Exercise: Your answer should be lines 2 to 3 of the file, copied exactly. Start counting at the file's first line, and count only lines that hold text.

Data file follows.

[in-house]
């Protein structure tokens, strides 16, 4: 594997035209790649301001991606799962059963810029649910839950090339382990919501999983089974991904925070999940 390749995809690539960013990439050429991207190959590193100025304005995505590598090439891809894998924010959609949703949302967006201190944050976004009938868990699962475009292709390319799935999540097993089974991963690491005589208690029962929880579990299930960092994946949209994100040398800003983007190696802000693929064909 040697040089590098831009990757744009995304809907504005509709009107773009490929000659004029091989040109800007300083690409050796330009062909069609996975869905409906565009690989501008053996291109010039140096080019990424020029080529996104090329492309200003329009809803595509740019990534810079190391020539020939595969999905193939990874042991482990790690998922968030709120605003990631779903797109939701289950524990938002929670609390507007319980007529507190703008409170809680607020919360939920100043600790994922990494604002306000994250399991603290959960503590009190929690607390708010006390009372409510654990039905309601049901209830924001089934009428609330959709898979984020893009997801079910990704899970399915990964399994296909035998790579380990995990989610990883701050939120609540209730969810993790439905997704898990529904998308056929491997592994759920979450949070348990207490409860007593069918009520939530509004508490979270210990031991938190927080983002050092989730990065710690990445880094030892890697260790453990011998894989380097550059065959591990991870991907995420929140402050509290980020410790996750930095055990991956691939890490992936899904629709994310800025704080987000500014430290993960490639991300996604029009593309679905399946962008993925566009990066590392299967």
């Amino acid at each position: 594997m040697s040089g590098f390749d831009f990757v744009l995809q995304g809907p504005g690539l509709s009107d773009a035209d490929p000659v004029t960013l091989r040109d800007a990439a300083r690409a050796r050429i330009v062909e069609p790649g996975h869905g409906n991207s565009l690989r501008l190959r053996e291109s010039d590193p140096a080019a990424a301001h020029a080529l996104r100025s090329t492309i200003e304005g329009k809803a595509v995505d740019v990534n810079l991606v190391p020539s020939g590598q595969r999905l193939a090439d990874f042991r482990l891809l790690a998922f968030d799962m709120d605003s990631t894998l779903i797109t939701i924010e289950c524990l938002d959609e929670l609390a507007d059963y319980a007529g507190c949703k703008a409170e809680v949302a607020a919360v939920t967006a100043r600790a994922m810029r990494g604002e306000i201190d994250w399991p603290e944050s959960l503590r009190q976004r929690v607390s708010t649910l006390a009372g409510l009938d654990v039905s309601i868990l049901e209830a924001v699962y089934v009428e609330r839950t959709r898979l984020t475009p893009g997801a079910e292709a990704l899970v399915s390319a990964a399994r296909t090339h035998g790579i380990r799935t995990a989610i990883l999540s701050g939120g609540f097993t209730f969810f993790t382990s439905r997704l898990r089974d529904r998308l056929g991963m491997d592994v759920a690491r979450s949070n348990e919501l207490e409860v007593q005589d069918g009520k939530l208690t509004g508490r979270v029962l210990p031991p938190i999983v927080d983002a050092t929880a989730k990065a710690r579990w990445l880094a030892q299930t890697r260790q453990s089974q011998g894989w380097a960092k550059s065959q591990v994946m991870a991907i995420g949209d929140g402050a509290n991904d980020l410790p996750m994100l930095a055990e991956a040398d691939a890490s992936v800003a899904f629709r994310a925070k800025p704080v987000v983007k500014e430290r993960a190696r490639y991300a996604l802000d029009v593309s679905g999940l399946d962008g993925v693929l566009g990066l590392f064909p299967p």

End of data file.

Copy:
């Protein structure tokens, strides 16, 4: 594997035209790649301001991606799962059963810029649910839950090339382990919501999983089974991904925070999940 390749995809690539960013990439050429991207190959590193100025304005995505590598090439891809894998924010959609949703949302967006201190944050976004009938868990699962475009292709390319799935999540097993089974991963690491005589208690029962929880579990299930960092994946949209994100040398800003983007190696802000693929064909 040697040089590098831009990757744009995304809907504005509709009107773009490929000659004029091989040109800007300083690409050796330009062909069609996975869905409906565009690989501008053996291109010039140096080019990424020029080529996104090329492309200003329009809803595509740019990534810079190391020539020939595969999905193939990874042991482990790690998922968030709120605003990631779903797109939701289950524990938002929670609390507007319980007529507190703008409170809680607020919360939920100043600790994922990494604002306000994250399991603290959960503590009190929690607390708010006390009372409510654990039905309601049901209830924001089934009428609330959709898979984020893009997801079910990704899970399915990964399994296909035998790579380990995990989610990883701050939120609540209730969810993790439905997704898990529904998308056929491997592994759920979450949070348990207490409860007593069918009520939530509004508490979270210990031991938190927080983002050092989730990065710690990445880094030892890697260790453990011998894989380097550059065959591990991870991907995420929140402050509290980020410790996750930095055990991956691939890490992936899904629709994310800025704080987000500014430290993960490639991300996604029009593309679905399946962008993925566009990066590392299967």
């Amino acid at each position: 594997m040697s040089g590098f390749d831009f990757v744009l995809q995304g809907p504005g690539l509709s009107d773009a035209d490929p000659v004029t960013l091989r040109d800007a990439a300083r690409a050796r050429i330009v062909e069609p790649g996975h869905g409906n991207s565009l690989r501008l190959r053996e291109s010039d590193p140096a080019a990424a301001h020029a080529l996104r100025s090329t492309i200003e304005g329009k809803a595509v995505d740019v990534n810079l991606v190391p020539s020939g590598q595969r999905l193939a090439d990874f042991r482990l891809l790690a998922f968030d799962m709120d605003s990631t894998l779903i797109t939701i924010e289950c524990l938002d959609e929670l609390a507007d059963y319980a007529g507190c949703k703008a409170e809680v949302a607020a919360v939920t967006a100043r600790a994922m810029r990494g604002e306000i201190d994250w399991p603290e944050s959960l503590r009190q976004r929690v607390s708010t649910l006390a009372g409510l009938d654990v039905s309601i868990l049901e209830a924001v699962y089934v009428e609330r839950t959709r898979l984020t475009p893009g997801a079910e292709a990704l899970v399915s390319a990964a399994r296909t090339h035998g790579i380990r799935t995990a989610i990883l999540s701050g939120g609540f097993t209730f969810f993790t382990s439905r997704l898990r089974d529904r998308l056929g991963m491997d592994v759920a690491r979450s949070n348990e919501l207490e409860v007593q005589d069918g009520k939530l208690t509004g508490r979270v029962l210990p031991p938190i999983v927080d983002a050092t929880a989730k990065a710690r579990w990445l880094a030892q299930t890697r260790q453990s089974q011998g894989w380097a960092k550059s065959q591990v994946m991870a991907i995420g949209d929140g402050a509290n991904d980020l410790p996750m994100l930095a055990e991956a040398d691939a890490s992936v800003a899904f629709r994310a925070k800025p704080v987000v983007k500014e430290r993960a190696r490639y991300a996604l802000d029009v593309s679905g999940l399946d962008g993925v693929l566009g990066l590392f064909p299967p």